Once we unloaded all the skirting boards we brought in Paddy’s tools. I was to help by handing him things. Like nurse and doctor in surgery. Instead of scalpel (‘scalpel’) it was hammer (‘hammer’) and such like.

‘Should this not be blessed or some shit before pulling it in?’ I wondered. Catholics like to bless everything. New homes when you move in, new cars, new babies.

‘Father Michael already did it back at the workshop,’ Paddy said.

‘Who the heck’s Father Michael? Thought priest here was Father Boog or some shit.’

Paddy shook his head. ‘I told you we’ve a new priest, Den. You never listen. He’s a nice bloke, too. You’d like him.’

Hate when people like that. You’ll like him, you’ll like her, when I’ve never even met them. Told Paddy so. ‘And besides,’ I continued, ‘you can’t judge a bloke you’ve only seen up on the pulpit.’

Paddy’s eye-rolling almost caused him to lose a thumb – not watching where his hammer was going. ‘See him outside of Church, Denni.’

‘Really? Where?’

‘Drinks at pub.’

‘He allowed to go to pub them?’

‘Cripes, Den. He’s Catholic, not Muslim. Yes, he goes to pub. And we play golf together. But he’s too good. Am going to have to stop playing with him. Was thinking, actually, that we should have him ’round for dinner.’

‘We will not.’ Was outraged.

‘He’s a bloke.’

‘He’s a priest. Am not having sold old dribbling man sitting in my house-‘

‘My house.’

‘All right, your house, our home, telling me how to live my life-‘

‘He’d never do that.’

‘He would. Is his job as a priest to tell others how to live their life.’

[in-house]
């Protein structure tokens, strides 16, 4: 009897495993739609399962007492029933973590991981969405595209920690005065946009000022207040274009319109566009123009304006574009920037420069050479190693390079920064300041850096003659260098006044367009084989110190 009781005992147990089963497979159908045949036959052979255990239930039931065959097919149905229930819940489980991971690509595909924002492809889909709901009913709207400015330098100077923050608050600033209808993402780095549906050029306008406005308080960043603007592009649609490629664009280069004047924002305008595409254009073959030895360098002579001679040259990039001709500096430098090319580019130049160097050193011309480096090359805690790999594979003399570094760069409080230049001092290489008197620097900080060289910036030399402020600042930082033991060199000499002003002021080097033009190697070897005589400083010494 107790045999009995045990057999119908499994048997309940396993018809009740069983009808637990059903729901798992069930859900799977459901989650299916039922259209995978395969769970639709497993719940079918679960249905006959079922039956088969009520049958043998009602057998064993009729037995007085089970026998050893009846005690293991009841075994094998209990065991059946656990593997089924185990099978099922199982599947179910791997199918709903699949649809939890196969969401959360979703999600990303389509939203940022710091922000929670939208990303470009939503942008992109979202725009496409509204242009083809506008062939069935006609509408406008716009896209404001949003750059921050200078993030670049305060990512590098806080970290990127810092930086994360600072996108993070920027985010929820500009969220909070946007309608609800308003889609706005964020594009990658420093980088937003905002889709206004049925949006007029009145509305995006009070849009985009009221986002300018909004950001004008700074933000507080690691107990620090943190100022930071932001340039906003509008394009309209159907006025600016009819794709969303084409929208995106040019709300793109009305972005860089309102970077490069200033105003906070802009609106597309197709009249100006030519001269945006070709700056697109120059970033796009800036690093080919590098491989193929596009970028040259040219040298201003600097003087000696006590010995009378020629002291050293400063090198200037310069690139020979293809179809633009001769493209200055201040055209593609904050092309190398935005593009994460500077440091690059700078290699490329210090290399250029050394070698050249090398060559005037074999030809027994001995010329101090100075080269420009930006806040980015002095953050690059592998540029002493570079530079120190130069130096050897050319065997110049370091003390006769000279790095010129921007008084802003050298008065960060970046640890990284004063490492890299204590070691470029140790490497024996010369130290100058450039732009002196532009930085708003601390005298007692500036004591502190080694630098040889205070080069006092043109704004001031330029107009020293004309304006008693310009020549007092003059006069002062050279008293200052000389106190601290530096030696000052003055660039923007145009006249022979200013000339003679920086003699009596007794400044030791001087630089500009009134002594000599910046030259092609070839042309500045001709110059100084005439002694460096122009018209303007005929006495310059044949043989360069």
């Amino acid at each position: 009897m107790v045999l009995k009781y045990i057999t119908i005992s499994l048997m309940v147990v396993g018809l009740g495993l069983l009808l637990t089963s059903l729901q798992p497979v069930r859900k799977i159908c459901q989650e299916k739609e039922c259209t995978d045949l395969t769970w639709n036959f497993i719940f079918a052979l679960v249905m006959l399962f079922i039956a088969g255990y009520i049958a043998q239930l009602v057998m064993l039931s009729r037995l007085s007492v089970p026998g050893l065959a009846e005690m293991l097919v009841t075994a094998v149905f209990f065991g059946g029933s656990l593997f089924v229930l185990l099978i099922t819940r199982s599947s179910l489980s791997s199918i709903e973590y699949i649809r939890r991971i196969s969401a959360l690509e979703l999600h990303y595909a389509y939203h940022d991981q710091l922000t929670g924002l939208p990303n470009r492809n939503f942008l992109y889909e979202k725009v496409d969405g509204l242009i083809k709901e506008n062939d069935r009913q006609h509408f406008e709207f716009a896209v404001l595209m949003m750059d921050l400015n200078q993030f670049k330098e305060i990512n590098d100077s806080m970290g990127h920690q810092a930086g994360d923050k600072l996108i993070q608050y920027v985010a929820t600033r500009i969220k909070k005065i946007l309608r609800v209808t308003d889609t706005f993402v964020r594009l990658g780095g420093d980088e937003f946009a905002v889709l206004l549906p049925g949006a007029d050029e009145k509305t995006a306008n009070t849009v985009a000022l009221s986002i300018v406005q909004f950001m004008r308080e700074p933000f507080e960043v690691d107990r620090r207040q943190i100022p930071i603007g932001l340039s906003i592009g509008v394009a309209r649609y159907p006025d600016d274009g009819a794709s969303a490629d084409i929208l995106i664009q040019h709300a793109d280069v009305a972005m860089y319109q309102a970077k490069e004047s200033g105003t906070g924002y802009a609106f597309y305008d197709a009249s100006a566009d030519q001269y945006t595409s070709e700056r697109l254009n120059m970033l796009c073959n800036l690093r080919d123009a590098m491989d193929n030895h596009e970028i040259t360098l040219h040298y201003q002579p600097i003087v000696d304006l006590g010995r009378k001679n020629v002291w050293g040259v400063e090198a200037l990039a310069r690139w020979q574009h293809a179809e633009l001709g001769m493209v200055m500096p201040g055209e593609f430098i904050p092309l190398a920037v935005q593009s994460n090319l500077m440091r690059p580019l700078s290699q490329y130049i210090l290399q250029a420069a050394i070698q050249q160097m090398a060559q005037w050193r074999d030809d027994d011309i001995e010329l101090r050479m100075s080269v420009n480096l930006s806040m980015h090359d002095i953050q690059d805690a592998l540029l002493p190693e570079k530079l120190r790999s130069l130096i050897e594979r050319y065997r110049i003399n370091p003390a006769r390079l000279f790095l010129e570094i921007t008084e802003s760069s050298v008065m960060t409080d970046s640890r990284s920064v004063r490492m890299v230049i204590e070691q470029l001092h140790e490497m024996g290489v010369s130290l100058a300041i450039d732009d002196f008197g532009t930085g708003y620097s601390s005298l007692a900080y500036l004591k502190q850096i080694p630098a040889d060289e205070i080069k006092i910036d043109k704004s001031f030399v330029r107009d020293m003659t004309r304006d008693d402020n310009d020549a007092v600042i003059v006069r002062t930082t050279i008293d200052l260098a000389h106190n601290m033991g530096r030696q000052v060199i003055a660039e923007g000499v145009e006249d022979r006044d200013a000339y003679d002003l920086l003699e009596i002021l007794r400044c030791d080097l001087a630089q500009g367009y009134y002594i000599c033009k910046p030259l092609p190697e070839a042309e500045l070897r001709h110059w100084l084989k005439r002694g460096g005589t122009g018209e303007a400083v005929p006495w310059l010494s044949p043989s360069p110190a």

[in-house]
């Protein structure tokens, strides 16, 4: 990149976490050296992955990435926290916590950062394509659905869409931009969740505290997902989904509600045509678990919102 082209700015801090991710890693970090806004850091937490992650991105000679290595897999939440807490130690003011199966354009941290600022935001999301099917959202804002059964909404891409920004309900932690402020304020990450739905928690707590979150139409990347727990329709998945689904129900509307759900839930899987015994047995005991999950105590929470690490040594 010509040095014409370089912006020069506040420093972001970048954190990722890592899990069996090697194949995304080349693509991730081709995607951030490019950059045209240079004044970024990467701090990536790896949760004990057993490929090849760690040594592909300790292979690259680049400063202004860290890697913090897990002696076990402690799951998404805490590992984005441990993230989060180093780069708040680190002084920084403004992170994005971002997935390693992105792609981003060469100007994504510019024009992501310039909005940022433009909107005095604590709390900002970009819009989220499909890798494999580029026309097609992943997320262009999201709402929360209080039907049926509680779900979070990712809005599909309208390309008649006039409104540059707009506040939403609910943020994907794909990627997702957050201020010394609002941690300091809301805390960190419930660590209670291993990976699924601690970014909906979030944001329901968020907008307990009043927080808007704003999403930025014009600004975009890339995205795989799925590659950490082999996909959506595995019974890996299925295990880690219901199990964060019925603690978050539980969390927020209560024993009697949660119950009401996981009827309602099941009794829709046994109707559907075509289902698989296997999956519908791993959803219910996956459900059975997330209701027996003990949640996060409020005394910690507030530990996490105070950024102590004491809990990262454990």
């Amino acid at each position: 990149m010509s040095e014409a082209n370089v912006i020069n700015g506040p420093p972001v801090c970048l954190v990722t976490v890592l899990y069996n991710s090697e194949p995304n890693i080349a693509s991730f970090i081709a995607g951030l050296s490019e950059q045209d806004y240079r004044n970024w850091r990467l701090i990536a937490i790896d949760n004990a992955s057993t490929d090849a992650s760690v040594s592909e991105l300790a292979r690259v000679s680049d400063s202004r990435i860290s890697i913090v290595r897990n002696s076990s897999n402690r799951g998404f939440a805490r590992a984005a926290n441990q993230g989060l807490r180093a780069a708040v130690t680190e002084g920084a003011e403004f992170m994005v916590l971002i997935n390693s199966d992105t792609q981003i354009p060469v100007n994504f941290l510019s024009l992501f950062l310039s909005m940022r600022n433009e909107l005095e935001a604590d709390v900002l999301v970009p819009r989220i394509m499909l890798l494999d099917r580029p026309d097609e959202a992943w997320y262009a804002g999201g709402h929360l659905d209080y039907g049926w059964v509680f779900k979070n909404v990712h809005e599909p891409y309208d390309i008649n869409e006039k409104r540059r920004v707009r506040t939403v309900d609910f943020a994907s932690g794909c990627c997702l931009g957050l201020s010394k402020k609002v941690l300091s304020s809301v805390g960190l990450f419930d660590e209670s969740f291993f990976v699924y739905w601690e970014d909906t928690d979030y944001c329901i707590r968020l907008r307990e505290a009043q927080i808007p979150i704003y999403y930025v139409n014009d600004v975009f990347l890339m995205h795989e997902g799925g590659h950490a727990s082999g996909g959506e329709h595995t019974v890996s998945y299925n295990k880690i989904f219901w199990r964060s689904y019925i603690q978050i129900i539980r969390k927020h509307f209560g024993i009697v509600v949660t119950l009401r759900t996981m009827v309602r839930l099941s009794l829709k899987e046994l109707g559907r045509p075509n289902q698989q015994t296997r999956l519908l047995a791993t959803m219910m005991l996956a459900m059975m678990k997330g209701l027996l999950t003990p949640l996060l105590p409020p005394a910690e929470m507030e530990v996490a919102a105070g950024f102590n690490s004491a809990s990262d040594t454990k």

‘Well Michael wouldn’t. And he’s not old and dribbling. Not that it matters.’

No use trying to argue with Paddy when he’s angry, and could see the anger starting to creep in. Ears go red. Nothing else, just the ears. Lucky bastard. With me is whole face.

Quite uneasy being in the church. Jesus eyes. Watching me everywhere. Judging me. Swear they move, really. Weird being back in a church, mind. Yes, brought back memories, and yes, some of them were quite nice. Scent of incense took me back to childhood, particularly Christmas and midnight mass. Only time of the year we’d be allowed to stay up so late. We’d all squeeze into the church, for once there’d be no arguments as Mum and Dad never dared to whilst in God’s house. Afterwards we’d drive home, past all the houses with their Christmas lights still on, and Paddy and I’d be searching the skies for Santa. Good memories. Nice memories. The whole of childhood should be like that, really. Not just one day a year.

Paddy had finished one side of the church when heard door open and close in vestibule. Heard voice call out, ‘Have brought you beer, Paddy. Thought you’d be thirsty.’

Cripes alive. Was priest. Father Michael. Paddy all; oh good, you can meet him. I all; fuck, no, bye, bye. Did not want situation where was standing face to face with priest in church with him wondering why had never been to church. Far too uncomfortable. Ran. Yes, ran. Is running in church sacrilegious? Just another sin, I guess.